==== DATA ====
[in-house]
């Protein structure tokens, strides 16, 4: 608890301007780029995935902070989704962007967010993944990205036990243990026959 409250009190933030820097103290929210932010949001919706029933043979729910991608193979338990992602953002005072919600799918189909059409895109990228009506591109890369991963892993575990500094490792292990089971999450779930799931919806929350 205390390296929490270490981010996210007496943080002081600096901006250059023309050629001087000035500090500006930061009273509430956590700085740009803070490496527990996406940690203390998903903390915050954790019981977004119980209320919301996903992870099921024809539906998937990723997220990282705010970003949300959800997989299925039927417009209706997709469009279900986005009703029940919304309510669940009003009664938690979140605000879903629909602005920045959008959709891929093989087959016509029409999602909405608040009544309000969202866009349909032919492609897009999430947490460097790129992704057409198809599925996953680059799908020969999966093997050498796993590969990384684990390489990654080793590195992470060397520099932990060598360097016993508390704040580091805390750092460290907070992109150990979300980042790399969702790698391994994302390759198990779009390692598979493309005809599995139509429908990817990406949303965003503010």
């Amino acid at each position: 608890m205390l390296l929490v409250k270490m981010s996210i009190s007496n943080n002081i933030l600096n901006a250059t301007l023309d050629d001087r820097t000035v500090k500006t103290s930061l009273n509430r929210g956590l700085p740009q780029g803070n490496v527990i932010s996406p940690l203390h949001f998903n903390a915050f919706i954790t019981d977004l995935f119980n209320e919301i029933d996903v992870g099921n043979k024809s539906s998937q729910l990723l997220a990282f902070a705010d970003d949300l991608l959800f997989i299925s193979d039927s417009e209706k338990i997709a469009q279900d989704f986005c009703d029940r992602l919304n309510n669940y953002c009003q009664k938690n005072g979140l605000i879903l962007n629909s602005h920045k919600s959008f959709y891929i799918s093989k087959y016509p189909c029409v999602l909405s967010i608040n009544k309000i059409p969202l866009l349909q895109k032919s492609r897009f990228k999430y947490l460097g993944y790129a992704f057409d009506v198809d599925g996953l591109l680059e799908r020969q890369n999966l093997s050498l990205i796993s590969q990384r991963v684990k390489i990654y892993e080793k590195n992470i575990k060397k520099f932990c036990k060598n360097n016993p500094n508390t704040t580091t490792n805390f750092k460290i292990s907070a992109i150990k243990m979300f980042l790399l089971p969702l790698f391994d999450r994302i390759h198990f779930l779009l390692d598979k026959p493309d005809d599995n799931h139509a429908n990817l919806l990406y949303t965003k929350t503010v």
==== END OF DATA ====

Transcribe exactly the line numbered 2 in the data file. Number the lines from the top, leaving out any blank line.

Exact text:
């Protein structure tokens, strides 16, 4: 608890301007780029995935902070989704962007967010993944990205036990243990026959 409250009190933030820097103290929210932010949001919706029933043979729910991608193979338990992602953002005072919600799918189909059409895109990228009506591109890369991963892993575990500094490792292990089971999450779930799931919806929350 205390390296929490270490981010996210007496943080002081600096901006250059023309050629001087000035500090500006930061009273509430956590700085740009803070490496527990996406940690203390998903903390915050954790019981977004119980209320919301996903992870099921024809539906998937990723997220990282705010970003949300959800997989299925039927417009209706997709469009279900986005009703029940919304309510669940009003009664938690979140605000879903629909602005920045959008959709891929093989087959016509029409999602909405608040009544309000969202866009349909032919492609897009999430947490460097790129992704057409198809599925996953680059799908020969999966093997050498796993590969990384684990390489990654080793590195992470060397520099932990060598360097016993508390704040580091805390750092460290907070992109150990979300980042790399969702790698391994994302390759198990779009390692598979493309005809599995139509429908990817990406949303965003503010």